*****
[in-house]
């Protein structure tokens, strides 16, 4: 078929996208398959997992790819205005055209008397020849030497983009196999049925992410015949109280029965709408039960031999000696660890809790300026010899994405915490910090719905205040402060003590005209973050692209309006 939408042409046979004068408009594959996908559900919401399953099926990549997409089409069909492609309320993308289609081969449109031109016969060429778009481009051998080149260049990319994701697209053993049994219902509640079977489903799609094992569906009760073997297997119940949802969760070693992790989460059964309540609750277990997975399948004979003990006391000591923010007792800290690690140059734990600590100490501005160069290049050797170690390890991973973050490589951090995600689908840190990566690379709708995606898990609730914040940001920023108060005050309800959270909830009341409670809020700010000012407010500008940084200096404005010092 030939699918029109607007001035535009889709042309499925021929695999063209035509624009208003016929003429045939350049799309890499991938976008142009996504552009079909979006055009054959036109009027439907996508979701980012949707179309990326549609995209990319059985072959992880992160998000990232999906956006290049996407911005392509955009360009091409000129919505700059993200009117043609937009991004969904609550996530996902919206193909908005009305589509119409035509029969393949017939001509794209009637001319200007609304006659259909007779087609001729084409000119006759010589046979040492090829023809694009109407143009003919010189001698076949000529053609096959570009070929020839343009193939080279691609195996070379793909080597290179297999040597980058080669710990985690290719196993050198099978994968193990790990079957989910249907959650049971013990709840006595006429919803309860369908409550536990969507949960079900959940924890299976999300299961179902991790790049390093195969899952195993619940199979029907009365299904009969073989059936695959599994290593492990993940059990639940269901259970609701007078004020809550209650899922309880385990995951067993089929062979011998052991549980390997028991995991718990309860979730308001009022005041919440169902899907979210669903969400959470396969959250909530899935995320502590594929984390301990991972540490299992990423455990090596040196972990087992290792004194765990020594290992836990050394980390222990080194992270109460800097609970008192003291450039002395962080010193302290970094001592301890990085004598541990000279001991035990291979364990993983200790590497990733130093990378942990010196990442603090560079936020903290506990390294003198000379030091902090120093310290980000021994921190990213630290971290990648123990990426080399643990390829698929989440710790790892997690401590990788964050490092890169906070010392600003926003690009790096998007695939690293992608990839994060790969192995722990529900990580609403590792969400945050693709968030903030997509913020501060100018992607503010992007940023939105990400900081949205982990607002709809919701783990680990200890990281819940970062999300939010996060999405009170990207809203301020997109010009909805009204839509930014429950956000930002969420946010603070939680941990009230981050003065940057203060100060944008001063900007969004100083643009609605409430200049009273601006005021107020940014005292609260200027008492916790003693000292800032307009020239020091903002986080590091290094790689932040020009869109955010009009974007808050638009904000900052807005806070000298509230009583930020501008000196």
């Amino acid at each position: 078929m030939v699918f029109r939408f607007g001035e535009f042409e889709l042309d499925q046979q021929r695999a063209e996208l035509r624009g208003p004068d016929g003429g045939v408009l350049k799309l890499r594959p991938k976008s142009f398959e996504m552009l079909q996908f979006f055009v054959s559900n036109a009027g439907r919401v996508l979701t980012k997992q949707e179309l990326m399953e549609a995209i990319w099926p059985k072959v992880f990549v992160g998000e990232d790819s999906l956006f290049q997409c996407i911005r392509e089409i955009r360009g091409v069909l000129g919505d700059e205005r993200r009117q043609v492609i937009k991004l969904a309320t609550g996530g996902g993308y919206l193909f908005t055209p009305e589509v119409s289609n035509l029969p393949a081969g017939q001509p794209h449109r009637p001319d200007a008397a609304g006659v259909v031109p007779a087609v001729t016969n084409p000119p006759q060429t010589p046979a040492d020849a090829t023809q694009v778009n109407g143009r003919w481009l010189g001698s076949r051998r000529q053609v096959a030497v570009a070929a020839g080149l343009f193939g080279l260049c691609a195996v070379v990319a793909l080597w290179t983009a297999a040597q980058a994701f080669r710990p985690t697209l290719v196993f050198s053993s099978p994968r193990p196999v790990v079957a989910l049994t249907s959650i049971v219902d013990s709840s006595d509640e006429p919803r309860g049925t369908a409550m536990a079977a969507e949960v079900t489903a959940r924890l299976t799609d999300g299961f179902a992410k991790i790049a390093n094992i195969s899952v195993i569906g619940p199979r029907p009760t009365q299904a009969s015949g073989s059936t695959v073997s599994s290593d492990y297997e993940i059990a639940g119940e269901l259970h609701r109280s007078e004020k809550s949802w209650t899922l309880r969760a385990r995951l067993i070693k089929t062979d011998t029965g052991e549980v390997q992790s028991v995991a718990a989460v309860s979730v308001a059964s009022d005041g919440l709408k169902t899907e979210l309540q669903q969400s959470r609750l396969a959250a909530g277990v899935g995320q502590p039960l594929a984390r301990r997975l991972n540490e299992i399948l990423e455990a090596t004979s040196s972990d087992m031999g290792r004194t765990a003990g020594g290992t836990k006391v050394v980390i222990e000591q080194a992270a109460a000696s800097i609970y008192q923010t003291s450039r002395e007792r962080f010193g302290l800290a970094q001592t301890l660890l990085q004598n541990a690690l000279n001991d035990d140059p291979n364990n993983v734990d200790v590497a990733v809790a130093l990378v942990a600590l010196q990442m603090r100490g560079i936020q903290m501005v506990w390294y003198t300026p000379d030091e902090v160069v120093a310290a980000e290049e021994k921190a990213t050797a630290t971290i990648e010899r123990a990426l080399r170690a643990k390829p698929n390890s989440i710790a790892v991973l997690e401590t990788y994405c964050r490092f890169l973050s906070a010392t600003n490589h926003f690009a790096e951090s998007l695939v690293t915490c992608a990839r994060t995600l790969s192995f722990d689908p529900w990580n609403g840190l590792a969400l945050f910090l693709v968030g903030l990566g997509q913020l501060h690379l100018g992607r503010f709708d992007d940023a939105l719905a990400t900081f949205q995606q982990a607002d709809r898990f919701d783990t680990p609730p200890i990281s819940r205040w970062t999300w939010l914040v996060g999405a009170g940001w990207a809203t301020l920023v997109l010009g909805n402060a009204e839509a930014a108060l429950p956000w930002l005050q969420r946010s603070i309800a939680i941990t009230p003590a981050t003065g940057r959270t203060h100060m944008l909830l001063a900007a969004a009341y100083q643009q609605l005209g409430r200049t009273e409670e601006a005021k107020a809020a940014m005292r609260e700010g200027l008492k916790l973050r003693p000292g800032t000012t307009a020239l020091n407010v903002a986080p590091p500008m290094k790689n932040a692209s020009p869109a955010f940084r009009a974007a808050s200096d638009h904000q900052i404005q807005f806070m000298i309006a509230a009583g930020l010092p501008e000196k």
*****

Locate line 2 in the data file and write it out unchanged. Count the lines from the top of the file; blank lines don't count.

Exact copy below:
């Protein structure tokens, strides 16, 4: 078929996208398959997992790819205005055209008397020849030497983009196999049925992410015949109280029965709408039960031999000696660890809790300026010899994405915490910090719905205040402060003590005209973050692209309006 939408042409046979004068408009594959996908559900919401399953099926990549997409089409069909492609309320993308289609081969449109031109016969060429778009481009051998080149260049990319994701697209053993049994219902509640079977489903799609094992569906009760073997297997119940949802969760070693992790989460059964309540609750277990997975399948004979003990006391000591923010007792800290690690140059734990600590100490501005160069290049050797170690390890991973973050490589951090995600689908840190990566690379709708995606898990609730914040940001920023108060005050309800959270909830009341409670809020700010000012407010500008940084200096404005010092 030939699918029109607007001035535009889709042309499925021929695999063209035509624009208003016929003429045939350049799309890499991938976008142009996504552009079909979006055009054959036109009027439907996508979701980012949707179309990326549609995209990319059985072959992880992160998000990232999906956006290049996407911005392509955009360009091409000129919505700059993200009117043609937009991004969904609550996530996902919206193909908005009305589509119409035509029969393949017939001509794209009637001319200007609304006659259909007779087609001729084409000119006759010589046979040492090829023809694009109407143009003919010189001698076949000529053609096959570009070929020839343009193939080279691609195996070379793909080597290179297999040597980058080669710990985690290719196993050198099978994968193990790990079957989910249907959650049971013990709840006595006429919803309860369908409550536990969507949960079900959940924890299976999300299961179902991790790049390093195969899952195993619940199979029907009365299904009969073989059936695959599994290593492990993940059990639940269901259970609701007078004020809550209650899922309880385990995951067993089929062979011998052991549980390997028991995991718990309860979730308001009022005041919440169902899907979210669903969400959470396969959250909530899935995320502590594929984390301990991972540490299992990423455990090596040196972990087992290792004194765990020594290992836990050394980390222990080194992270109460800097609970008192003291450039002395962080010193302290970094001592301890990085004598541990000279001991035990291979364990993983200790590497990733130093990378942990010196990442603090560079936020903290506990390294003198000379030091902090120093310290980000021994921190990213630290971290990648123990990426080399643990390829698929989440710790790892997690401590990788964050490092890169906070010392600003926003690009790096998007695939690293992608990839994060790969192995722990529900990580609403590792969400945050693709968030903030997509913020501060100018992607503010992007940023939105990400900081949205982990607002709809919701783990680990200890990281819940970062999300939010996060999405009170990207809203301020997109010009909805009204839509930014429950956000930002969420946010603070939680941990009230981050003065940057203060100060944008001063900007969004100083643009609605409430200049009273601006005021107020940014005292609260200027008492916790003693000292800032307009020239020091903002986080590091290094790689932040020009869109955010009009974007808050638009904000900052807005806070000298509230009583930020501008000196």